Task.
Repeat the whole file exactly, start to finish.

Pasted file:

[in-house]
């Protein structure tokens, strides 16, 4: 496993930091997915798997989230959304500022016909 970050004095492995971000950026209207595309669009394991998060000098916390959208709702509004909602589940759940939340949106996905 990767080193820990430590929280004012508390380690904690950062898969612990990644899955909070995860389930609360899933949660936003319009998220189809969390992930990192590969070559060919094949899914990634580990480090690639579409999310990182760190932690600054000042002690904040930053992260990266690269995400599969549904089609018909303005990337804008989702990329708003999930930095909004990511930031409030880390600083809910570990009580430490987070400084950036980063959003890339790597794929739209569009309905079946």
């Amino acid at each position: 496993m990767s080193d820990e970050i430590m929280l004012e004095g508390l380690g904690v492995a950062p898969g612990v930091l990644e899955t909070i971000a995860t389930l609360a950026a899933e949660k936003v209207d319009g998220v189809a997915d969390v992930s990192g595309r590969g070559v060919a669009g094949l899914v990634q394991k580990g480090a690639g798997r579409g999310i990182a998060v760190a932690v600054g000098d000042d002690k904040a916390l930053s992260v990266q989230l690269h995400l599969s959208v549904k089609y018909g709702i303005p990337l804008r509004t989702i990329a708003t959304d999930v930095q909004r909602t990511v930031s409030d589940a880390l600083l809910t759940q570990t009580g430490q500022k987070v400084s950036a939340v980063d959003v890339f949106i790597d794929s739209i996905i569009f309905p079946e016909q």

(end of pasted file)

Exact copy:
[in-house]
């Protein structure tokens, strides 16, 4: 496993930091997915798997989230959304500022016909 970050004095492995971000950026209207595309669009394991998060000098916390959208709702509004909602589940759940939340949106996905 990767080193820990430590929280004012508390380690904690950062898969612990990644899955909070995860389930609360899933949660936003319009998220189809969390992930990192590969070559060919094949899914990634580990480090690639579409999310990182760190932690600054000042002690904040930053992260990266690269995400599969549904089609018909303005990337804008989702990329708003999930930095909004990511930031409030880390600083809910570990009580430490987070400084950036980063959003890339790597794929739209569009309905079946």
């Amino acid at each position: 496993m990767s080193d820990e970050i430590m929280l004012e004095g508390l380690g904690v492995a950062p898969g612990v930091l990644e899955t909070i971000a995860t389930l609360a950026a899933e949660k936003v209207d319009g998220v189809a997915d969390v992930s990192g595309r590969g070559v060919a669009g094949l899914v990634q394991k580990g480090a690639g798997r579409g999310i990182a998060v760190a932690v600054g000098d000042d002690k904040a916390l930053s992260v990266q989230l690269h995400l599969s959208v549904k089609y018909g709702i303005p990337l804008r509004t989702i990329a708003t959304d999930v930095q909004r909602t990511v930031s409030d589940a880390l600083l809910t759940q570990t009580g430490q500022k987070v400084s950036a939340v980063d959003v890339f949106i790597d794929s739209i996905i569009f309905p079946e016909q």